One of the nation's largest tech funds is the latest to put new hands on the wheel.

After trailing his average peer for six straight years, Chip Morris has resigned as manager of the $3.9 billion

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T. Rowe Price Science & Technology fund, according to the fund firm. He also ran the firm's $60.4 million

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Global Technology fund, which was launched in October 2000. Taking his place on both funds is a seven-person team led by Michael Sola, manager of the firm's $14 million

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Developing Technology fund since its 2000 launch.

Morris, who had one of the tech-fund category's longest tenures, will become a partner with Integral Capital Partners, a San Francisco tech/biotech investment firm for institutions and wealthy individuals. Morris will remain with T. Rowe Price for the next month, according to a company statement.

Shareholders probably won't shed many tears. Morris' strategy of spreading his bets broadly across the mercurial sector held the fund back in go-go years like 1999 yet didn't provide much downside protection over the past two years. Consequently, the Science & Technology fund, once the nation's largest tech fund with $12.2 billion in assets in 1999, trails at least 75% of its peers over the past three, five and 10 years. Despite its less aggressive bent, poor stock selection led to a 34% loss in 2000 and a 41% fall last year. Both trailed the category average.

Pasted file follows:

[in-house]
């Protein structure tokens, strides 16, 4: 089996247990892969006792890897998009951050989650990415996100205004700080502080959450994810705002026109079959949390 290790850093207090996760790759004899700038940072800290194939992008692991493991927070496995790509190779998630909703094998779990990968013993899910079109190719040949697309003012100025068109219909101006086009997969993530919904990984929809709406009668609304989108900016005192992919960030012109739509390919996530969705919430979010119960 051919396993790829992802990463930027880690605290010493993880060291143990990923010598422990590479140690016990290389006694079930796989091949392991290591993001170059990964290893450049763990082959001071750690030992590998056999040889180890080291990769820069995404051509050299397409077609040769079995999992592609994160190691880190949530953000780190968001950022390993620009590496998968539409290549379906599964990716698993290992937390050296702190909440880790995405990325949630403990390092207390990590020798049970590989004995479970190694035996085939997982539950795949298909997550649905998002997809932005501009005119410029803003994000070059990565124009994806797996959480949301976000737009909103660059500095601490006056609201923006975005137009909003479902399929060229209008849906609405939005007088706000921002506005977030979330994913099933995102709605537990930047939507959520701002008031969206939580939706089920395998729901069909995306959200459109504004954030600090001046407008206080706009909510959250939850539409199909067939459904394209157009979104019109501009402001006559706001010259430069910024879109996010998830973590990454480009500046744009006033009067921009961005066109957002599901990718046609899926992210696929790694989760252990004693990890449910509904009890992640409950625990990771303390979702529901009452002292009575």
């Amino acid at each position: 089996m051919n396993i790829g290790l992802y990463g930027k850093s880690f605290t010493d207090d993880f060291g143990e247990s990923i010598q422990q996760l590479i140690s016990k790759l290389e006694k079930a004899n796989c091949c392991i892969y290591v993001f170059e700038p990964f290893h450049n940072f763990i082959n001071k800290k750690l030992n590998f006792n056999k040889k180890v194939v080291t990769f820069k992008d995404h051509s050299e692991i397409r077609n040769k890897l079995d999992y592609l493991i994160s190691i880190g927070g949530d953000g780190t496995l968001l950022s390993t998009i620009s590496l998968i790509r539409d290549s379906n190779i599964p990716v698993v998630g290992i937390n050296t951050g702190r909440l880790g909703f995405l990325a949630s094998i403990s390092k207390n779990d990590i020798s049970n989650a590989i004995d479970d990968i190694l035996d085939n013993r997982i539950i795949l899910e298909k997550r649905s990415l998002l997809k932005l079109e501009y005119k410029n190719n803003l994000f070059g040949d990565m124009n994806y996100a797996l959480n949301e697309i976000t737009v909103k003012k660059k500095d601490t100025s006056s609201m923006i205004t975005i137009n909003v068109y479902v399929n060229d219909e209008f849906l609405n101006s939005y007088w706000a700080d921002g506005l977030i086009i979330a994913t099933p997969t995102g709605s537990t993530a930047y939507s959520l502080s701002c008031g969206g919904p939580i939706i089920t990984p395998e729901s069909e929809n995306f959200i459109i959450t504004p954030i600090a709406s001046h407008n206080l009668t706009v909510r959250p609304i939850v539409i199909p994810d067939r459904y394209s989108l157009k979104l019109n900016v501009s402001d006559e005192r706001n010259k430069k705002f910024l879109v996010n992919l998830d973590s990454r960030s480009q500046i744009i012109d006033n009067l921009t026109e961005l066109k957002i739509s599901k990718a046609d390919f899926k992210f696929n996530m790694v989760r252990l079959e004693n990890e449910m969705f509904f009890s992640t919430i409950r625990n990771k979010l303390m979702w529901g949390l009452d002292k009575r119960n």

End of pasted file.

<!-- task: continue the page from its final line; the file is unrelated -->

In his brief tenure on the Global Technology fund he lost 36% last year, narrowly edging his average peer. Sola has worked at the Baltimore fund shop since 1994. Filings indicate that he's run portfolios since 1997 but don't name any.

Morris joins a

rising tide of tech and growth fund managers who've either stepped down or been pushed from their sagging funds. After rocketing to an average 135% gain in 1999, the average tech fund lost 32% in 2000 and 38% last year.

Ian McDonald writes daily for TheStreet.com. In keeping with TSC's editorial policy, he doesn't own or short individual stocks. He also doesn't invest in hedge funds or other private investment partnerships. He invites you to send your feedback to

imcdonald@thestreet.com, but he cannot give specific financial advice.